Value Investing Congress: Last Year’s Hottest Ideas

To know what to expect from next week’s Value Investing Congress, we take a look back at the top value investment ideas from last year’s conference.
My two days at the Value Investing Congress in New York last year felt a little bit like speed dating.
I heard a lot of people talk in a short amount of time, each one telling me about themselves and what they like. Most of them I liked back. Others – not so much. By the end my head was spinning, but I felt as if I was coming away with one or two potentially meaningful relationships . . . er . . .investments.
This year should be no different. While I will not be at the conference in person next Monday and Tuesday, my boss Ian Wyatt will. And he will be chronicling the entire event, which is so exclusive that it’s closed to the mainstream financial media. It’s an event value investors from all over the country shell out thousands of dollars to attend in the hopes of hearing a presentation on the next Netflix (Nasdaq: NFLX), Howard Hughes (NYSE: HHC) or United Rentals (NYSE: URI).
At last year’s Value Investing Congress, I listened to 27 speeches over the course of two days. Many of them were outside-the-box investment ideas from some of the premier value investors in the world. There was also a presentation about Bitcoin from Cameron and Tyler Winklevoss (yes, THOSE Winklevoss twins).
This year promises to be more of the same … mercifully, minus the Winklevii. In a market that is already at all-time highs and for months has been roundly deemed overbought, it’s getting exceedingly difficult to find undervalued stocks. Rarely has a Value Investing Congress been more, well, valuable.
To give you a feel for what to expect from this year’s event, here is a look at some of the highlights from last year’s Value Investing Congress:
The most convincing presentation over my two days at the Value Investing Congress was the very last one. It was worth the wait. Whitney Tilson dismantled K12 (NYSE: LRN), the creator of national online charter schools, in 82 scathing slides. The Kase Capital Management hedge fund manager and co-organizer of the Value Investing Congress slammed K12 for, among other things, fudging student test scores, dismal academic results, woeful graduation rates and even tax evasion.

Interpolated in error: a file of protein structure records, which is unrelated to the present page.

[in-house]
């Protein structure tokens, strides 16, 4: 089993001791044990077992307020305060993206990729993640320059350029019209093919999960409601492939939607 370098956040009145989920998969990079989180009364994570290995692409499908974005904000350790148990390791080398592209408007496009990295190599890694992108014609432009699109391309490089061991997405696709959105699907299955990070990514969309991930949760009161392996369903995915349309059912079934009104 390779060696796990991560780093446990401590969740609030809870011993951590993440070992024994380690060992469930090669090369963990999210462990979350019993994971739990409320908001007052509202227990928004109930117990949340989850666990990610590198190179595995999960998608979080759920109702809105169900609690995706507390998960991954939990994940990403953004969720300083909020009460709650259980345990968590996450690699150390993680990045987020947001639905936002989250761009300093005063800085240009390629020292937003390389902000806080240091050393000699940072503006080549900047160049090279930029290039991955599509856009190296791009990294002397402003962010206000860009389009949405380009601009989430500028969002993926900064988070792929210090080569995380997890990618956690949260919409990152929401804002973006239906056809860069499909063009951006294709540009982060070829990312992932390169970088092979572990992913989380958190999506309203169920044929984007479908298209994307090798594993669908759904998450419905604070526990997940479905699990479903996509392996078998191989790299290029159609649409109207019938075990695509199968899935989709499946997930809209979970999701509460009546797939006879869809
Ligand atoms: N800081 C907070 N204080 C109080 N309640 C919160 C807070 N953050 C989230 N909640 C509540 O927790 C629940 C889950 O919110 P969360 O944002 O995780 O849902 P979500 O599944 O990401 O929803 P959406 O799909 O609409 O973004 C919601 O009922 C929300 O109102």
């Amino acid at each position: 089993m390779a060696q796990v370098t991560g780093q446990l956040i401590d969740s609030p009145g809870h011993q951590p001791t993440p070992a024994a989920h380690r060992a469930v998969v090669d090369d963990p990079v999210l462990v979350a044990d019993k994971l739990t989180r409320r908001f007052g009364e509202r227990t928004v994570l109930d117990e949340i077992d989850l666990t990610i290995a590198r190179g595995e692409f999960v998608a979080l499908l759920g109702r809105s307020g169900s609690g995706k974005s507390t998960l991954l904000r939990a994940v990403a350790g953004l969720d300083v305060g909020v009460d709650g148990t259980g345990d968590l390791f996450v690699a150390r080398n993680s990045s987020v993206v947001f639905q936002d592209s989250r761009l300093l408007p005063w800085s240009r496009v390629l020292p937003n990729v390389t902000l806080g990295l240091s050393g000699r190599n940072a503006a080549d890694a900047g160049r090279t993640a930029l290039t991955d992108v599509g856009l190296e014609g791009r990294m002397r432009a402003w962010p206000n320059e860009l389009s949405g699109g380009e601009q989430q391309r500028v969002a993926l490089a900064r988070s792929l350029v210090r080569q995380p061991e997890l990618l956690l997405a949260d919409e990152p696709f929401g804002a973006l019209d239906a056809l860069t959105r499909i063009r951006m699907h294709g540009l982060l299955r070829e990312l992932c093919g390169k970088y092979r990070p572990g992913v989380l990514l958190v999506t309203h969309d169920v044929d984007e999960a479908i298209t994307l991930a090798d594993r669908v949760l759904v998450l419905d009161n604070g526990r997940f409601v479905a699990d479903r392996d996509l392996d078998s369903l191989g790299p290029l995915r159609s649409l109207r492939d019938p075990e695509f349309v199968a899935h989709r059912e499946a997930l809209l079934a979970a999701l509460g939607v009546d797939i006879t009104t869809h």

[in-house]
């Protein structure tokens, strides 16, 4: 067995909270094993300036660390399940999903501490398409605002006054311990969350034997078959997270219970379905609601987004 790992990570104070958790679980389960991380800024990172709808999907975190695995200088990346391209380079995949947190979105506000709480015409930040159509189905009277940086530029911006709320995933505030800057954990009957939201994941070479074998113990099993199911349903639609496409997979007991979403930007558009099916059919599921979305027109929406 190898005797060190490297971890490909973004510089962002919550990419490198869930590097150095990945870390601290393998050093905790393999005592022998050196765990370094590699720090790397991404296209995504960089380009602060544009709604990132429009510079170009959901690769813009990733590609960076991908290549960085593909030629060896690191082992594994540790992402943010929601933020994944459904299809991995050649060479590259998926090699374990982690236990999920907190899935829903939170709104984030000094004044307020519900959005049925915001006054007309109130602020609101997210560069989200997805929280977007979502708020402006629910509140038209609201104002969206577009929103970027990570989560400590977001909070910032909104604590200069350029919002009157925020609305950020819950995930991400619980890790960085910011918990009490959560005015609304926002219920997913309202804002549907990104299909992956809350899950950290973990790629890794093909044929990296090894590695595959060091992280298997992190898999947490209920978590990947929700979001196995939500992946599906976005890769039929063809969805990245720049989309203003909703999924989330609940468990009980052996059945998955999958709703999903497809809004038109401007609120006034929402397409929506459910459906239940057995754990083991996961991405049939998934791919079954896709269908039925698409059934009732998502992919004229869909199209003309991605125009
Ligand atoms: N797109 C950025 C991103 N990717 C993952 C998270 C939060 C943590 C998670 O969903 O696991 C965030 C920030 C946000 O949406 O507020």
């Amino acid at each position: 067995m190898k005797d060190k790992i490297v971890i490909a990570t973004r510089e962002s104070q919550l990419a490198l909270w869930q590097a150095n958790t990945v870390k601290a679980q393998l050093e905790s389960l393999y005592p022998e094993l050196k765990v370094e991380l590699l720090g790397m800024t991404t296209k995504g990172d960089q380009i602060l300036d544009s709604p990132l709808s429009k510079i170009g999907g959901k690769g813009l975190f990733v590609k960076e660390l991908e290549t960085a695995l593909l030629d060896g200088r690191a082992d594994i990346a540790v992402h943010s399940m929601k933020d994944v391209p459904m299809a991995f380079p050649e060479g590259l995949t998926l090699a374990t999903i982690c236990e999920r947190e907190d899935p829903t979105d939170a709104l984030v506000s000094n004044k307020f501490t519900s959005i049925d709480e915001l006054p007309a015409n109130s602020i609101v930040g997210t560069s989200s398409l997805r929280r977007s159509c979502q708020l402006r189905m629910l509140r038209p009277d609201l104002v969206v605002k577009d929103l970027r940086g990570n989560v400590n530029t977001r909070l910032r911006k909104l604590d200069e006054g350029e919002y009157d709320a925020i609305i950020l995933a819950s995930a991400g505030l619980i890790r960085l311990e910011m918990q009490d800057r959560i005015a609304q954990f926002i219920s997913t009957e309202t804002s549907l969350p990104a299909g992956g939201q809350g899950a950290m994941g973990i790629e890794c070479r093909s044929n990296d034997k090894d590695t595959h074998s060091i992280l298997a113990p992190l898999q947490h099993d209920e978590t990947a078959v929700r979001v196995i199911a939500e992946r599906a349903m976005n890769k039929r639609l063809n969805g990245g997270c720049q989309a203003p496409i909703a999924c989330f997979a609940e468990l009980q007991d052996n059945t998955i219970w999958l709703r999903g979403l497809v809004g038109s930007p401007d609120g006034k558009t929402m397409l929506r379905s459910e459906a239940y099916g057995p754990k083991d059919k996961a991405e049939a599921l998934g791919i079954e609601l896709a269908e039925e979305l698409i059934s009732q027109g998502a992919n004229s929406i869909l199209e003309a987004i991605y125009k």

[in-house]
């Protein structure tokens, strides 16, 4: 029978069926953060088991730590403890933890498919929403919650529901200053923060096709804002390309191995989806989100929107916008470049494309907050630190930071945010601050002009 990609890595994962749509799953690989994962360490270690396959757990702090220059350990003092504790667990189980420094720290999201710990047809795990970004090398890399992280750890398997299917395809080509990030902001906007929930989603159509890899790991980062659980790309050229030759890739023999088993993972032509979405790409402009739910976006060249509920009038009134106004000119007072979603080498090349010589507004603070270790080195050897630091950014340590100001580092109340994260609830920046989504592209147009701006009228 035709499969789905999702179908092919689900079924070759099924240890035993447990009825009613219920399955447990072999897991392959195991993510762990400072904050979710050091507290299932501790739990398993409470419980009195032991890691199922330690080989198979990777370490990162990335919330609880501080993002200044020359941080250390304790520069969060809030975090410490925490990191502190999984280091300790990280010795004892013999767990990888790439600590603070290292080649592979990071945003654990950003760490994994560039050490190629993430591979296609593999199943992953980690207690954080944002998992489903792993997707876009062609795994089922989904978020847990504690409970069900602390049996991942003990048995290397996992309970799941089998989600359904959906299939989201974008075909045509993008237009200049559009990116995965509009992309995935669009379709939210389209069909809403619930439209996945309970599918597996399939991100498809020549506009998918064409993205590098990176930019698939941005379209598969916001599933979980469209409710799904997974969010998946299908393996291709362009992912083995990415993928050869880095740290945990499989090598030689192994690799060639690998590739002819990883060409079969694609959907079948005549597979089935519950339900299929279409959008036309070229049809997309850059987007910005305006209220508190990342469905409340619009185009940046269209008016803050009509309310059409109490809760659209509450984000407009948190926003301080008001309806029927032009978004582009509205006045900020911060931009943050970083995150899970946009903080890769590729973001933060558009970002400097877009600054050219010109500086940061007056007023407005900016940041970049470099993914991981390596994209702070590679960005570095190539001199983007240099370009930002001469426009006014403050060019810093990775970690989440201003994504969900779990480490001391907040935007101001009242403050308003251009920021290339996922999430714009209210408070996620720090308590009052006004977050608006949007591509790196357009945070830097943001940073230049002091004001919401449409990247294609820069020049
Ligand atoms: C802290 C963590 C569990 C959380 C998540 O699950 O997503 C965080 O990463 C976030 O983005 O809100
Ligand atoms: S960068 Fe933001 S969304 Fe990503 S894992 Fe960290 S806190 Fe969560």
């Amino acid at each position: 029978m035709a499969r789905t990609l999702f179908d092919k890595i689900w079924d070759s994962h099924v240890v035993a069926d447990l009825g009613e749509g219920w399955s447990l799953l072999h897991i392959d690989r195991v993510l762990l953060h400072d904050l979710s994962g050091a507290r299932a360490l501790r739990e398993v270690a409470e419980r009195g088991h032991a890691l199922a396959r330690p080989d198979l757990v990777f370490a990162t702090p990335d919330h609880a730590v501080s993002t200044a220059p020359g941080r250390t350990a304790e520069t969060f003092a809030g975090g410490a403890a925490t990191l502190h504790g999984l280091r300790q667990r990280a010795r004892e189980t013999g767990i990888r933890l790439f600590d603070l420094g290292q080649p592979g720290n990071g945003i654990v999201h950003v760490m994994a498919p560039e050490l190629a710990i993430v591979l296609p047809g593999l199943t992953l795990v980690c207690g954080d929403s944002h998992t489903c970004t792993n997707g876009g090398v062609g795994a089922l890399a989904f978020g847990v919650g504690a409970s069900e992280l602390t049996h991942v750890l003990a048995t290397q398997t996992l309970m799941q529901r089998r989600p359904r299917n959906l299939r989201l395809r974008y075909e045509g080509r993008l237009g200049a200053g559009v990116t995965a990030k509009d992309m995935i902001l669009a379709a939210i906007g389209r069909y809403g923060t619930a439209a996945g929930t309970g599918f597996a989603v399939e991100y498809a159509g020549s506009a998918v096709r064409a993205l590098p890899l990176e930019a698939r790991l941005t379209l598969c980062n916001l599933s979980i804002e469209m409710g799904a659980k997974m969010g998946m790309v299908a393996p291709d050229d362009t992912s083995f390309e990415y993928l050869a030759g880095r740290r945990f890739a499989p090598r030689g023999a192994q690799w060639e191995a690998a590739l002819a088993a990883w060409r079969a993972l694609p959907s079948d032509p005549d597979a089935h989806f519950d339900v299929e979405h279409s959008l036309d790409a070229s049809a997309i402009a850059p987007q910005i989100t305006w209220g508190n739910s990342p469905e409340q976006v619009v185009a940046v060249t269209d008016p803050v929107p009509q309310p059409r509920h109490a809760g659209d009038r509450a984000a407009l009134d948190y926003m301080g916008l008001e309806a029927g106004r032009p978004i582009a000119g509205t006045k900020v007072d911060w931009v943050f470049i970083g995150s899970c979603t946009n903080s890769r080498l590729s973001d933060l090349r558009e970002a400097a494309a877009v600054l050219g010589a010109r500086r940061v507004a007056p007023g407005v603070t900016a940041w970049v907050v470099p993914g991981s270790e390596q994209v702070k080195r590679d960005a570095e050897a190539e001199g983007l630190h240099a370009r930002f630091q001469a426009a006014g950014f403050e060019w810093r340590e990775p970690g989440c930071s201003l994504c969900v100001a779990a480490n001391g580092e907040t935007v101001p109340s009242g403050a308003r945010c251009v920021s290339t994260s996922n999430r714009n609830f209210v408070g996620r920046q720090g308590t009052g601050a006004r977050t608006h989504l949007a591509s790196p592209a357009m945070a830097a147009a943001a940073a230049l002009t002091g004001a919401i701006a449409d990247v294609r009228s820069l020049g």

“The entire business model is illegitimate,” Tilson said bluntly.
Tilson announced that he was short-selling K12. The stock has since fallen 47% in the year since.
Another powerful presentation was delivered by Indian investor Rahul Saraogi, who made the contrarian case for investing in his native country. Eloquent, witty and passionate, yet realistic about India’s past challenges, Saraogi made a pretty compelling argument for the India opportunity.
Saraogi says that India’s economy should outpace the likes of Europe, Japan, China and Brazil over the next 20 years. And he called the country’s currency problems an opportunity.
“India doesn’t have a currency crisis,” Saraogi insisted. “It has a confidence crisis.”
Sure enough, India’s benchmark Sensex index, a measure of the 30 leading shares in the Bombay Stock Exchange, hit a record high above 27,000 points earlier this week. The country’s economy expanded by 5.7% in the first quarter.
Meanwhile, one activist hedge fund manager felt that fixing a broken company is as simple as replacing a few of its board members. That’s what Jeffrey Smith of Starboard Value talked about in his speech, “Using Board Dynamics to Enhance Returns.”
Smith’s firm specializes in improving underperforming companies by strategically replacing board members who are “friends with the chairman.” Instead, his firm aims to stock companies’ boards with industry experts who are focused on delivering returns to the shareholders.
Starboard’s strategy recently helped one small-cap company quadruple its margins, cut its debt by two-thirds, and completely reshape the business’ focus all within two years. Smith’s approach is aggressive – but effective.
On a pure results basis, no presenter at last year’s Value Investing Congress has performed better than Atlantic Investment Management’s Alexander Roepers. The 21-year veteran only buys six or seven stocks a year, but the minimalist strategy works. Roepers has earned his clients an astonishing compounded annual return of 19.2%.
His picks at last year’s VIC have performed even better. Roepers particularly liked energy service giant Baker Hughes (NYSE: BHI) and Harman International (NYSE: HAR), a U.S. company that creates parts for car speakers. Those two stocks are up 37% and 70%, respectively, since his presentation.
Roepers, Smith and Tilson will all be presenting again at this year’s Value Investing Congress, among at least 15 other speakers. Ian Wyatt will be there to report on every single one of them. To gain direct access to Ian’s live reports from the conference next Monday and Tuesday, Sept. 8-9, click here to learn more.
We hope to see you next week – from one of the world’s most exclusive value investment conferences!

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